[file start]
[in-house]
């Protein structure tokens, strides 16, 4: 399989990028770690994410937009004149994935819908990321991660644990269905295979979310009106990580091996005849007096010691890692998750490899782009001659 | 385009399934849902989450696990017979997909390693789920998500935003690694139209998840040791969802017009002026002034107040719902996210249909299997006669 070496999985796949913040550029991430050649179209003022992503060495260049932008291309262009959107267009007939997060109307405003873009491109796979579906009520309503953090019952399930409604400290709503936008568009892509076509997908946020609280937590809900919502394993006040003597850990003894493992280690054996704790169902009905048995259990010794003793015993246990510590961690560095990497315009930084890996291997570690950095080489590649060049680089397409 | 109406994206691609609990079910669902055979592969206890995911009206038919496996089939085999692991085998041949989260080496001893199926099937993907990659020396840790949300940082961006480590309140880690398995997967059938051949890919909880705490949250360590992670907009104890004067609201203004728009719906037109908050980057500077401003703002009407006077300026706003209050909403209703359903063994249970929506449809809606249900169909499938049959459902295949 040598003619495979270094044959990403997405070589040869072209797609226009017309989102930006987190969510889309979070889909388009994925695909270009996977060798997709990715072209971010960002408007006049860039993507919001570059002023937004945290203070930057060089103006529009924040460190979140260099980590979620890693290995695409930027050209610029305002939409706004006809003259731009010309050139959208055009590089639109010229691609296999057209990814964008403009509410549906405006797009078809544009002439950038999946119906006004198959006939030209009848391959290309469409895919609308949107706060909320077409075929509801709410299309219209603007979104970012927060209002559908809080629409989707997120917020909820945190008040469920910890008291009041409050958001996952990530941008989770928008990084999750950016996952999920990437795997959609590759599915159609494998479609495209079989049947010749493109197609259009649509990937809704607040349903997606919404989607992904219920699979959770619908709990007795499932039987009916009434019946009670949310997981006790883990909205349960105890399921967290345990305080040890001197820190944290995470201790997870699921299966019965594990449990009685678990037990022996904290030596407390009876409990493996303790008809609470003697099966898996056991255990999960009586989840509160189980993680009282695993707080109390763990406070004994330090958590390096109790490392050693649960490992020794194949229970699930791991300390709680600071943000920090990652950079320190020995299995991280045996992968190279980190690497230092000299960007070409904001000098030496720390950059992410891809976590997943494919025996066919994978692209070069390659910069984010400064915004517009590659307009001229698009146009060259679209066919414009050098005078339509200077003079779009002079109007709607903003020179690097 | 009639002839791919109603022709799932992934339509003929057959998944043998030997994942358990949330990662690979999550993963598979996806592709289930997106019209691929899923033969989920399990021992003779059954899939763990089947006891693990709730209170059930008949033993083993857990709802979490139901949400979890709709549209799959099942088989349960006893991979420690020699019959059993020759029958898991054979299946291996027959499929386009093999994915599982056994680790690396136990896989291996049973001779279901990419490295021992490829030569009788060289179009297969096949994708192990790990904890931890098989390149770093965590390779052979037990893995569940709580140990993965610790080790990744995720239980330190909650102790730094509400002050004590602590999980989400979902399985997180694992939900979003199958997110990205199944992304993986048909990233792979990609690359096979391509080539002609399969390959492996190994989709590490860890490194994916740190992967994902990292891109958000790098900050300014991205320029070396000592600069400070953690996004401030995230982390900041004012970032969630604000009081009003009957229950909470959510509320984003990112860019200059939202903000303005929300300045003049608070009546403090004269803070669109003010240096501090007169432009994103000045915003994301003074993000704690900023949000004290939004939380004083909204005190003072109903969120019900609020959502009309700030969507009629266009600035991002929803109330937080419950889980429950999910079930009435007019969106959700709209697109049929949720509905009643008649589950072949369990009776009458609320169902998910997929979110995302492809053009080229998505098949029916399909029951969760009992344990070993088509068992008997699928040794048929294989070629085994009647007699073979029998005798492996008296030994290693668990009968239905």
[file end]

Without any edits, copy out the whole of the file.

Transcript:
[in-house]
């Protein structure tokens, strides 16, 4: 399989990028770690994410937009004149994935819908990321991660644990269905295979979310009106990580091996005849007096010691890692998750490899782009001659 | 385009399934849902989450696990017979997909390693789920998500935003690694139209998840040791969802017009002026002034107040719902996210249909299997006669 070496999985796949913040550029991430050649179209003022992503060495260049932008291309262009959107267009007939997060109307405003873009491109796979579906009520309503953090019952399930409604400290709503936008568009892509076509997908946020609280937590809900919502394993006040003597850990003894493992280690054996704790169902009905048995259990010794003793015993246990510590961690560095990497315009930084890996291997570690950095080489590649060049680089397409 | 109406994206691609609990079910669902055979592969206890995911009206038919496996089939085999692991085998041949989260080496001893199926099937993907990659020396840790949300940082961006480590309140880690398995997967059938051949890919909880705490949250360590992670907009104890004067609201203004728009719906037109908050980057500077401003703002009407006077300026706003209050909403209703359903063994249970929506449809809606249900169909499938049959459902295949 040598003619495979270094044959990403997405070589040869072209797609226009017309989102930006987190969510889309979070889909388009994925695909270009996977060798997709990715072209971010960002408007006049860039993507919001570059002023937004945290203070930057060089103006529009924040460190979140260099980590979620890693290995695409930027050209610029305002939409706004006809003259731009010309050139959208055009590089639109010229691609296999057209990814964008403009509410549906405006797009078809544009002439950038999946119906006004198959006939030209009848391959290309469409895919609308949107706060909320077409075929509801709410299309219209603007979104970012927060209002559908809080629409989707997120917020909820945190008040469920910890008291009041409050958001996952990530941008989770928008990084999750950016996952999920990437795997959609590759599915159609494998479609495209079989049947010749493109197609259009649509990937809704607040349903997606919404989607992904219920699979959770619908709990007795499932039987009916009434019946009670949310997981006790883990909205349960105890399921967290345990305080040890001197820190944290995470201790997870699921299966019965594990449990009685678990037990022996904290030596407390009876409990493996303790008809609470003697099966898996056991255990999960009586989840509160189980993680009282695993707080109390763990406070004994330090958590390096109790490392050693649960490992020794194949229970699930791991300390709680600071943000920090990652950079320190020995299995991280045996992968190279980190690497230092000299960007070409904001000098030496720390950059992410891809976590997943494919025996066919994978692209070069390659910069984010400064915004517009590659307009001229698009146009060259679209066919414009050098005078339509200077003079779009002079109007709607903003020179690097 | 009639002839791919109603022709799932992934339509003929057959998944043998030997994942358990949330990662690979999550993963598979996806592709289930997106019209691929899923033969989920399990021992003779059954899939763990089947006891693990709730209170059930008949033993083993857990709802979490139901949400979890709709549209799959099942088989349960006893991979420690020699019959059993020759029958898991054979299946291996027959499929386009093999994915599982056994680790690396136990896989291996049973001779279901990419490295021992490829030569009788060289179009297969096949994708192990790990904890931890098989390149770093965590390779052979037990893995569940709580140990993965610790080790990744995720239980330190909650102790730094509400002050004590602590999980989400979902399985997180694992939900979003199958997110990205199944992304993986048909990233792979990609690359096979391509080539002609399969390959492996190994989709590490860890490194994916740190992967994902990292891109958000790098900050300014991205320029070396000592600069400070953690996004401030995230982390900041004012970032969630604000009081009003009957229950909470959510509320984003990112860019200059939202903000303005929300300045003049608070009546403090004269803070669109003010240096501090007169432009994103000045915003994301003074993000704690900023949000004290939004939380004083909204005190003072109903969120019900609020959502009309700030969507009629266009600035991002929803109330937080419950889980429950999910079930009435007019969106959700709209697109049929949720509905009643008649589950072949369990009776009458609320169902998910997929979110995302492809053009080229998505098949029916399909029951969760009992344990070993088509068992008997699928040794048929294989070629085994009647007699073979029998005798492996008296030994290693668990009968239905």